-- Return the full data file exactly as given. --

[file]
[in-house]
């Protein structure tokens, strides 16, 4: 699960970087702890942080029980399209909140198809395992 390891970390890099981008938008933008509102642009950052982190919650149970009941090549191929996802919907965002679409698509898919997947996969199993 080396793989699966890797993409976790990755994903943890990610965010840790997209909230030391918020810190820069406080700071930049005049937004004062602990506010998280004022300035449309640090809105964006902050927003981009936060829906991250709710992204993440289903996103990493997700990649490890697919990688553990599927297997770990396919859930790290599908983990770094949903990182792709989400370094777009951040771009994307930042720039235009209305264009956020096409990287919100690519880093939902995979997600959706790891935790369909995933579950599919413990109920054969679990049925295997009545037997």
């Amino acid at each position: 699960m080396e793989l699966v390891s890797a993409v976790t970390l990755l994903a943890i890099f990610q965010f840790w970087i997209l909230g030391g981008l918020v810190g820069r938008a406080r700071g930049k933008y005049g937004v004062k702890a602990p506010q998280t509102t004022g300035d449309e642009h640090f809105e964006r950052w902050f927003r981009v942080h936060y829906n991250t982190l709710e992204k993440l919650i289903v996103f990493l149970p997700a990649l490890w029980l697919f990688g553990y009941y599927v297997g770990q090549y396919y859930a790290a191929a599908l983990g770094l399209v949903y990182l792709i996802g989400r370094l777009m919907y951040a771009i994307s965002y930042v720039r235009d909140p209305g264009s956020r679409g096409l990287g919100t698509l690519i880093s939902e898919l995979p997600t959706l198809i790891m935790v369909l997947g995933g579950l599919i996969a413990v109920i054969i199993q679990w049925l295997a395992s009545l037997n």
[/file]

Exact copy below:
[in-house]
């Protein structure tokens, strides 16, 4: 699960970087702890942080029980399209909140198809395992 390891970390890099981008938008933008509102642009950052982190919650149970009941090549191929996802919907965002679409698509898919997947996969199993 080396793989699966890797993409976790990755994903943890990610965010840790997209909230030391918020810190820069406080700071930049005049937004004062602990506010998280004022300035449309640090809105964006902050927003981009936060829906991250709710992204993440289903996103990493997700990649490890697919990688553990599927297997770990396919859930790290599908983990770094949903990182792709989400370094777009951040771009994307930042720039235009209305264009956020096409990287919100690519880093939902995979997600959706790891935790369909995933579950599919413990109920054969679990049925295997009545037997």
């Amino acid at each position: 699960m080396e793989l699966v390891s890797a993409v976790t970390l990755l994903a943890i890099f990610q965010f840790w970087i997209l909230g030391g981008l918020v810190g820069r938008a406080r700071g930049k933008y005049g937004v004062k702890a602990p506010q998280t509102t004022g300035d449309e642009h640090f809105e964006r950052w902050f927003r981009v942080h936060y829906n991250t982190l709710e992204k993440l919650i289903v996103f990493l149970p997700a990649l490890w029980l697919f990688g553990y009941y599927v297997g770990q090549y396919y859930a790290a191929a599908l983990g770094l399209v949903y990182l792709i996802g989400r370094l777009m919907y951040a771009i994307s965002y930042v720039r235009d909140p209305g264009s956020r679409g096409l990287g919100t698509l690519i880093s939902e898919l995979p997600t959706l198809i790891m935790v369909l997947g995933g579950l599919i996969a413990v109920i054969i199993q679990w049925l295997a395992s009545l037997n």